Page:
Raising awareness often means putting yourself out there. Recently I agreed to be in a video to raise awareness around professional development for teachers because my students have directly benefitted from the Postgraduate Certificate in Applied Practice (Digital & Collaborative Learning) with MindLab.
There are some really strong avenues out there to build teacher 21st skills to pass onto our students. There are also many ways a teacher can now receive professional development (PD), but not all are equal. Not all will provide better outcomes for students (or teachers). Over the 10 years that I have been teaching I’ve attended loads of courses. Some good, and some just plain boring. So if the purpose of PD is to make me a better teacher, and therefore make a positive impact on my students, shouldn’t the PD be interesting, interactive and looking to develop my 21st Century skill set?
Click on thislink to watch the video (you will need a Facebook account to watch this).
I believe that new technologies and global migration are influencing and shaping the classroom I teach in and I will share why.
The first issue is the impact of technologies on education. The 20th Century education system prepared students to work in industries that required a set of skills that do not serve students that are part of a 21st Century world. Back in the day students used pens to record their learning in books, and teachers stood at the front of the class disseminating content into students, like porridge being forced through a funnel into what was thought an empty vessel. Times have changed, and the development of technology has seen that schools are increasingly moving towards the use of tablets, iPads and Chromebooks to record learning; using the internet to find information and connect with people from different cultures and continents around the world.
The teacher’s role now, is to facilitate their learning, not stand in the way of it. So how is this shaping education in New Zealand? It’s simple. Students now need more than ever to leave school with the ability to engage with current and emerging technologies. This exposure plays an important role in enabling and creating new learning opportunities and ways of learning for our students, similar to what they will contend with in the working environment. (Bolstad, Gilbert, McDowall, Bull, Boyd, & Hipkins, 2012, p5).
How do we as teachers ensure that our students can survive in the ever changing 21st Century where the technology is changing faster than Usain Bolt can run the 100 metre sprint? We must adapt our teaching pedagogy and practices. We must actively learn the skills we need to teach. Now is the time for teachers to be thinking about how they can work together with their students in a “knowledge-building” learning environment. Bolstat, Et Al. (2012, p16) discusses the importance of teachers equipping students to do things with the knowledge they have learned, to use knowledge in inventive ways, in new contexts and combinations. In addition to this, they require opportunities to explore who they are and have a strong sense of self worth, a sense of whanaungatanga. They need to be thinkers that are critical and creative; able to engage and share their ideas with people from all walks of life. And most importantly recognise that ongoing learning will be part of their everyday lives, so they remain adaptable and open to change.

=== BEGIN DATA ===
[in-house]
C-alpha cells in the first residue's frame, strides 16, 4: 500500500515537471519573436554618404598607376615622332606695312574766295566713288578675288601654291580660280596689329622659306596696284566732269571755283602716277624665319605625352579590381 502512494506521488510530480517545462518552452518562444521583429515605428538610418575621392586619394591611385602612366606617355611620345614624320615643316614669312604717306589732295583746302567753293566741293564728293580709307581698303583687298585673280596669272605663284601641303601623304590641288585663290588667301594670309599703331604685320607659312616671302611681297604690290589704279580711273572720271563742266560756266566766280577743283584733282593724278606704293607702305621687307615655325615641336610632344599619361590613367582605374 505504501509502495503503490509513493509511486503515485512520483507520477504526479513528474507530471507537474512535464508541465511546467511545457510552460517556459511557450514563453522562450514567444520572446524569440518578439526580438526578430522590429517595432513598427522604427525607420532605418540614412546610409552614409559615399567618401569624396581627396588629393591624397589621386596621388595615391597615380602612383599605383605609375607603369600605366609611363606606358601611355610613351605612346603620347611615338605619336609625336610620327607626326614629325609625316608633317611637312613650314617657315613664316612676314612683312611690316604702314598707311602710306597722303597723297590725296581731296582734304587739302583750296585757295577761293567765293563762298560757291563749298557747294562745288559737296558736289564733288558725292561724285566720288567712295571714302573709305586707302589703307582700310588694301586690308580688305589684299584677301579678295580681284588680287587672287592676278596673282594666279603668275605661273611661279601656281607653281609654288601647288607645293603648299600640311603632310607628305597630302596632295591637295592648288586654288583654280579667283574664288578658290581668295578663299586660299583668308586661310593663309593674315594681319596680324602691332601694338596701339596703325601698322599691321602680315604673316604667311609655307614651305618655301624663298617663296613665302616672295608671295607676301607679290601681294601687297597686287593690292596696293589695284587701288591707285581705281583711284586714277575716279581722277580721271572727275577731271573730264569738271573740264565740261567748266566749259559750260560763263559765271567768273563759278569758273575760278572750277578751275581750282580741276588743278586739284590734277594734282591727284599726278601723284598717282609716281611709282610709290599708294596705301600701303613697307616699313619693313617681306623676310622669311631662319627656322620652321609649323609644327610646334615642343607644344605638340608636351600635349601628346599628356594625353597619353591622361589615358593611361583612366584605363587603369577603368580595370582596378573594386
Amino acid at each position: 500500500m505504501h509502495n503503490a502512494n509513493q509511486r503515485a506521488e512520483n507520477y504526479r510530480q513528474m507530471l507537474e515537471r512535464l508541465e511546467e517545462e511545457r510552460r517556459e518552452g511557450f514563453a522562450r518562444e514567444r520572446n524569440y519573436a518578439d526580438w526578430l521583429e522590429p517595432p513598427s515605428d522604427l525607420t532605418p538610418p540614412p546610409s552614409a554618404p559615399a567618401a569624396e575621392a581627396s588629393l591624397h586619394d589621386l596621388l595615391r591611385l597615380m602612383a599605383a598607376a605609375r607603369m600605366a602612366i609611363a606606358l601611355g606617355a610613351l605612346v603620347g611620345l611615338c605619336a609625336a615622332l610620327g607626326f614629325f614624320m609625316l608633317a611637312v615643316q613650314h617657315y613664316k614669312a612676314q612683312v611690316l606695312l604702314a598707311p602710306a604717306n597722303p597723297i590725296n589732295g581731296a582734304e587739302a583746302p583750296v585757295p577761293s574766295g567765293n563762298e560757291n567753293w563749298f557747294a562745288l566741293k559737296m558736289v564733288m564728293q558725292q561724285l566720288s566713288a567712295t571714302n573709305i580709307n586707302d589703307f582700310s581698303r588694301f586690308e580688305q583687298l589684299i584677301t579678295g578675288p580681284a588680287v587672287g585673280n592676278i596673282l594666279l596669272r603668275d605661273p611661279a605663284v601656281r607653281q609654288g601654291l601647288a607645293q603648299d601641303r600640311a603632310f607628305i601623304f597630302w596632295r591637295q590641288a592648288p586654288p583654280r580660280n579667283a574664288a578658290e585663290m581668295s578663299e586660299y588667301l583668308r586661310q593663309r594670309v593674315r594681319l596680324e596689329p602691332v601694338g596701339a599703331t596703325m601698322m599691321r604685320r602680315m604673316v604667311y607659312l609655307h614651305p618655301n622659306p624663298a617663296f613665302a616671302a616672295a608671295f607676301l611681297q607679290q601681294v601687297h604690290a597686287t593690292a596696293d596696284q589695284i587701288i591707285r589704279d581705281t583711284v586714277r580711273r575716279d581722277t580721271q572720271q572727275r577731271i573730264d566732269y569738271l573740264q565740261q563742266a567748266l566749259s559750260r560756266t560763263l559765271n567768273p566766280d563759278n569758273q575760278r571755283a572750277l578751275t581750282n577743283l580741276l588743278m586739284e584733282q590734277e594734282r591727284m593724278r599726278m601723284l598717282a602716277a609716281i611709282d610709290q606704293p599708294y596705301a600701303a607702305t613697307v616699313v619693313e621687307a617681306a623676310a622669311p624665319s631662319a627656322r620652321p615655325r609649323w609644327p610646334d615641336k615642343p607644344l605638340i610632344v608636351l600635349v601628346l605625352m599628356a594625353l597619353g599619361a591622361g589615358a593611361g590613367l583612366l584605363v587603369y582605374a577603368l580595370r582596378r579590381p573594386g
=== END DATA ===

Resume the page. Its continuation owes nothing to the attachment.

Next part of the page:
If teachers do not adapt their pedagogical practice by taking on recognised professional development and learning how to use the technology available to their students, they merely act as an anchor around their student’s neck. Personally I have made the leap and have become a facilitator in my student’s learning, taking on study to challenge my existing beliefs and to develop my own 21st Century skills.
The second issue I believe will affect the education sector is global migration. New Zealand Immigration is currently offering immigrants the opportunity to combine lifestyle with a career in technology. So how does this affect education? With over 75,000 people in New Zealand currently employed in ICT-related roles, one cannot ignore the potential impact they place on unprecedented demands on healthcare, social services and education systems (UNESCO, 2008, p2). Teachers need to provide migrant children with linguistic integration to help them transition into formal schooling. If this is not done successfully these children will not attain an education that will allow them to access roles that will provide them with the ability to contribute to the economic base of their community.
So how can I help my students have positive outcomes as migrants? I work to provide them with opportunities to form relationships with peers that will help develop their sense of whanaungatanga, a sense of belonging. I do my best to take as many opportunities that present themselves to celebrate their home cultures in my classroom so they feel valued and understood. I also provide opportunities for my migrant students to fully participate to the best of their ability in their new environment with support so they feel valued and safe (UNESCO, 2008 p2).
Ultimately any change in society will be felt in the educational sector, and there is no quick fix. However, I do believe that an openness to ongoing pedagogical development, learning about and actively applying best practice will lead us towards better outcomes for our students, which in turn provide better outcomes for our communities.
Whanaungatanga = sense of belonging, friendship or a reciprocal relationship